The depositing of the III-Nitride layers may further comprise depositing one or more n-type (Al,In,Ga)N layers on the semi-polar GaN crystal plane, depositing an InGaN active layer comprising the one or more InGaN quantum well layers (between barrier layers) on or above the one or more n-type (Al,In,Ga)N layers, and depositing one or more p-type (Al,In,Ga)N layers on the InGaN quantum well layers, wherein the III-Nitride layers (e.g., n-type (Al,In,Ga)N layers, the p-type (Al,In,Ga)N layers, and the InGaN quantum well layers) have a semi-polar orientation of the semi-polar GaN crystal plane, and the InGaN quantum well layers have a peak light emission or a peak light absorption at a wavelength of at least 477 nm. However, the layers may be deposited in the opposite order, such that the p-type layers are on the semipolar crystal plane and below the active layer, and the n-type layers are above the active layer.

The optoelectronic device may be a LD fabricated by depositing an n-type GaN layer on or above the semi-polar GaN crystal plane; depositing an n-type InGaN waveguiding layer on or above the n-type GaN layer, the n-type InGaN waveguiding layer having a thickness of at least 50 nm and an Indium composition of 7% or more; depositing an InGaN active layer on or above the n-type InGaN waveguiding layer, the active layer including barrier layers and one or more InGaN quantum well layers with an Indium composition of at least 7% and a thickness of more than 4 nm (the InGaN quantum well layers between the barrier layers); depositing a p-type InGaN waveguiding layer on or above the InGaN quantum wells; and depositing a p-type GaN layer on or above the p-type InGaN waveguiding layer, the p-type InGaN waveguiding layer having a thickness of at least 50 nm and an Indium composition of 7% or more, wherein the III-Nitride layers (e.g., n-type GaN layer, the n-type InGaN waveguiding layer, the InGaN active layer, the p-type GaN layer, and the p-type InGaN waveguiding layer) have a semi-polar orientation of the semi-polar crystal plane.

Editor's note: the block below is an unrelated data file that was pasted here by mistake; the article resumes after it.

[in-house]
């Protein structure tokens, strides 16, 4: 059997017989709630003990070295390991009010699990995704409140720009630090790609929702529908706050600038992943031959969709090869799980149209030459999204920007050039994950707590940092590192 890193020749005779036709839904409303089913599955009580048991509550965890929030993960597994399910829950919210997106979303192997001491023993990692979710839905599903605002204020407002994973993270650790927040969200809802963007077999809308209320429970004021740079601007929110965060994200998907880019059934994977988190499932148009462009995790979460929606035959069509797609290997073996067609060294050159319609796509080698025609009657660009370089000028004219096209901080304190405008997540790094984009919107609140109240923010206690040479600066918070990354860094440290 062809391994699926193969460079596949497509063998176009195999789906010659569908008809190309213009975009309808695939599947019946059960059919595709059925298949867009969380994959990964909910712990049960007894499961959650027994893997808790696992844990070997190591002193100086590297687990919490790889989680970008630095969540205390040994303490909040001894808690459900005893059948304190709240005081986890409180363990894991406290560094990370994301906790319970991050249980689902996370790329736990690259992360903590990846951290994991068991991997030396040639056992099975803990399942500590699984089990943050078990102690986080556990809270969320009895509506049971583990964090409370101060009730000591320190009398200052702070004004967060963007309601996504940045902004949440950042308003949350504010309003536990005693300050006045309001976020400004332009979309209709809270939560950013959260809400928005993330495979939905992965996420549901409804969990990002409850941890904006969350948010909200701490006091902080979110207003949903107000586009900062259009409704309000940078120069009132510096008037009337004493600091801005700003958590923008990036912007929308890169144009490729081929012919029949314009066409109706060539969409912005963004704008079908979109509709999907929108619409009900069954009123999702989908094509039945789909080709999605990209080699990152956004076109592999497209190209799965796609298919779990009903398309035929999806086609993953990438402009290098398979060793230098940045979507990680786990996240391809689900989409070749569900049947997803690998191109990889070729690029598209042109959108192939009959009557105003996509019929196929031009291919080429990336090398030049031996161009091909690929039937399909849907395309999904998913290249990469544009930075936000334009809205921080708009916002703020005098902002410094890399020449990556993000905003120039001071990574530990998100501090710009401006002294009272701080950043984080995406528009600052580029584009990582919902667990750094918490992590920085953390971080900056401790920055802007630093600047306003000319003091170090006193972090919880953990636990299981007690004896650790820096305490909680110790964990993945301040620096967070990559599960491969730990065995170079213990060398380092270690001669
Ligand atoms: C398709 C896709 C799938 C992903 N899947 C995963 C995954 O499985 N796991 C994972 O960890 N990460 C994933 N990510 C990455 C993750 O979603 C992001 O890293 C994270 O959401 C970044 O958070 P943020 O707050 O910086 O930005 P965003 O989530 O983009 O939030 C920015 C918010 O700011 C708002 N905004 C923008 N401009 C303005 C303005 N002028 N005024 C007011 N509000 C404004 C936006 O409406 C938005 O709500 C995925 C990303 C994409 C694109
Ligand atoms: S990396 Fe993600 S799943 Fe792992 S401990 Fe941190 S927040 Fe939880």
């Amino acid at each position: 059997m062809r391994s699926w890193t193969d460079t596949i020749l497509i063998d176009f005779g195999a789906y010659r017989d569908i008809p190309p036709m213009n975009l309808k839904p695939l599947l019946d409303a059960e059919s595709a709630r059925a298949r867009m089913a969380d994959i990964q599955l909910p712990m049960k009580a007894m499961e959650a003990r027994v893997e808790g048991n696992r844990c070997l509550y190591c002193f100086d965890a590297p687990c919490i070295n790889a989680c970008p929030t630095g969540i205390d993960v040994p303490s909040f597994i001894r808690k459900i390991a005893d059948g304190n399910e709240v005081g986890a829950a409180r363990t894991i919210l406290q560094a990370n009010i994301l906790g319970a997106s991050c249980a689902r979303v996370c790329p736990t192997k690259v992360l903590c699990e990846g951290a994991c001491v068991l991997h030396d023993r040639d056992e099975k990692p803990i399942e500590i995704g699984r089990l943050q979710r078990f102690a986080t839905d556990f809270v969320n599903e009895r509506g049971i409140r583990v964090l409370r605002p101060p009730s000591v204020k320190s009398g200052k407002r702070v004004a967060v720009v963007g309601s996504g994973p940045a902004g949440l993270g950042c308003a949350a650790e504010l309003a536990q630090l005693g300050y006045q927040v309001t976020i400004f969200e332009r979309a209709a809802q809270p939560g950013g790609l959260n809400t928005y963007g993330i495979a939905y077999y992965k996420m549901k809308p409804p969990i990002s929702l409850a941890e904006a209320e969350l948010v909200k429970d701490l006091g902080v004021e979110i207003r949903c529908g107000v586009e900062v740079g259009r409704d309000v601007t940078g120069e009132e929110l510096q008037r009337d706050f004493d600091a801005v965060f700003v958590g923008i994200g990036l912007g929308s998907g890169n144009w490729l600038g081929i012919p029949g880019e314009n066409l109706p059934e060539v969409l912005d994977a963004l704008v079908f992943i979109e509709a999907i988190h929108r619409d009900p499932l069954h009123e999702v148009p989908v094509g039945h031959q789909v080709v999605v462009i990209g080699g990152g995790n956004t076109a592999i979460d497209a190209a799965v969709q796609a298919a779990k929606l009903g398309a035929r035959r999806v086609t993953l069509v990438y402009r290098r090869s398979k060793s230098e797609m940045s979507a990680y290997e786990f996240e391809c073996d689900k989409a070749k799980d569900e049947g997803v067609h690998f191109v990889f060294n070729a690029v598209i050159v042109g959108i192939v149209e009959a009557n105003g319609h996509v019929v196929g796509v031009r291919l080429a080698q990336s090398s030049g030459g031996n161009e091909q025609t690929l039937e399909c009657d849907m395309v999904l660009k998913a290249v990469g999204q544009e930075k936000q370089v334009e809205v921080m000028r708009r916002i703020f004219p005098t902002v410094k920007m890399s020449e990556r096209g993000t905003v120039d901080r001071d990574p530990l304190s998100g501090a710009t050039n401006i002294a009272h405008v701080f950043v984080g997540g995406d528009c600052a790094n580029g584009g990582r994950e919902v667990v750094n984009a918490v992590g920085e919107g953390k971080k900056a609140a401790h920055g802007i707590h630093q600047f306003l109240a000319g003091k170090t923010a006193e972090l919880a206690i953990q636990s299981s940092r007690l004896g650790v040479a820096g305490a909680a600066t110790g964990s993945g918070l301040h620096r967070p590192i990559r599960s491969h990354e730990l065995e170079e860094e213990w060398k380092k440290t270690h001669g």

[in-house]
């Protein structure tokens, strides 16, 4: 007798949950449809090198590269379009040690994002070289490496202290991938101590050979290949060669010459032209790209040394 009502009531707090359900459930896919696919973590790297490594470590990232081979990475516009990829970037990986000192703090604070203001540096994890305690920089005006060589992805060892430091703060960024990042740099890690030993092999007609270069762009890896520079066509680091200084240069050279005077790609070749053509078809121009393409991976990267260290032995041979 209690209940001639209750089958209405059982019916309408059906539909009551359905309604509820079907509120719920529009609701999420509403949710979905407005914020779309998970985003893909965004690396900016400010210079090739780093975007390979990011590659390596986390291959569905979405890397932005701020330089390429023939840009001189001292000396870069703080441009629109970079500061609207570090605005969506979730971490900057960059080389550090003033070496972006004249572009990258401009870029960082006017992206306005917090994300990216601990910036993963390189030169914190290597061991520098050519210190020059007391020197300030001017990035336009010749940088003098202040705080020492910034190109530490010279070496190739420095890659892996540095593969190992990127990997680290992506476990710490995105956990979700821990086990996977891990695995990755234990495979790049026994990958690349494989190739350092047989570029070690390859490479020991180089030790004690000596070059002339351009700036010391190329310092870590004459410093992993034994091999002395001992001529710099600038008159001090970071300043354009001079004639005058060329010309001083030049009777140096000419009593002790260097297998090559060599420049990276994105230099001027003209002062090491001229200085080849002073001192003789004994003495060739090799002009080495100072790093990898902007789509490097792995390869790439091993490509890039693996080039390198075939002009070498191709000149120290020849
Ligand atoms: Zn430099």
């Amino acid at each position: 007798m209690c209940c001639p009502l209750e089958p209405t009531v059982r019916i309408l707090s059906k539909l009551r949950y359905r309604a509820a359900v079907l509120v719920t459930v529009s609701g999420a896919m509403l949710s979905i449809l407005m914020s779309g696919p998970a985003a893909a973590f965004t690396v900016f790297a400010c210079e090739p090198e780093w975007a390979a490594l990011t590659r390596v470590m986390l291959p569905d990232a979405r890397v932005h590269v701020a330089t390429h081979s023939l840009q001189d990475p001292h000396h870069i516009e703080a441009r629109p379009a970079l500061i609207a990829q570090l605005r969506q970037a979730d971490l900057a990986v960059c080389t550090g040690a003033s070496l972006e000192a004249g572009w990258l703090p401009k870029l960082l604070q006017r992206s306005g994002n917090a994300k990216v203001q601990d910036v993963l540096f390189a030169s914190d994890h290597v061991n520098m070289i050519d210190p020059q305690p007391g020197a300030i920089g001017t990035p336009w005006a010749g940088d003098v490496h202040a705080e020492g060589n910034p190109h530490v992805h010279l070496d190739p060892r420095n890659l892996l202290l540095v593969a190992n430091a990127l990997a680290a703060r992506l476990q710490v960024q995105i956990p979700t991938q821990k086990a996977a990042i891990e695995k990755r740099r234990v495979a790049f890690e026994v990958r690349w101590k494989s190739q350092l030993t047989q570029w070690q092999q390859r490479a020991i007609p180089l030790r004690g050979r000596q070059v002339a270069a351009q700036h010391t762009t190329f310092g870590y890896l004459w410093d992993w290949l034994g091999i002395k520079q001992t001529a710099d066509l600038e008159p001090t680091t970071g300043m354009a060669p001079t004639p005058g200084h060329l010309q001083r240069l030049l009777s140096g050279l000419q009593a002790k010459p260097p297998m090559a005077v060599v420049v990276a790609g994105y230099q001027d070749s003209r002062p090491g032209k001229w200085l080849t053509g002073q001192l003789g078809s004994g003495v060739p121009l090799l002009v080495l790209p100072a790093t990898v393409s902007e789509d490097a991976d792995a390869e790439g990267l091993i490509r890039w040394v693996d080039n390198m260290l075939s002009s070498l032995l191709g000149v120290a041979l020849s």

In one embodiment, the LD may be AlGaN cladding layer free, in other words, the laser diode may not contain any AlGaN cladding layers, or wherein any AlGaN layers in the device do not confine the optical mode of the device (e.g., the AlGaN layers in the device may have an Al content less than or equal to 10%).

FIG. 3(a) illustrates a prototype laser device structure 300 that was epitaxially grown on a {30-31} GaN substrate 302 (where x=10 degrees) or a {30-3-1} GaN substrate 302 (where x=−10 degrees) using metal organic chemical vapor deposition (MOCVD), e.g., atmospheric pressure MOCVD (AP-MOCVD). The device structure 300 is grown on a top surface 304 of the GaN substrate 302, wherein the top surface 304 is oriented x degrees with respect to the m-plane 306 of the GaN substrate 300. For example, the surface 304 may be a {30-31} plane or {30-3-1} plane. The device 300 is AlGaN cladding-free and the MOCVD growth conditions employed for growing the (30-31) the LD structure were similar to that typically used for c-plane, m-plane, and (20-21) growths.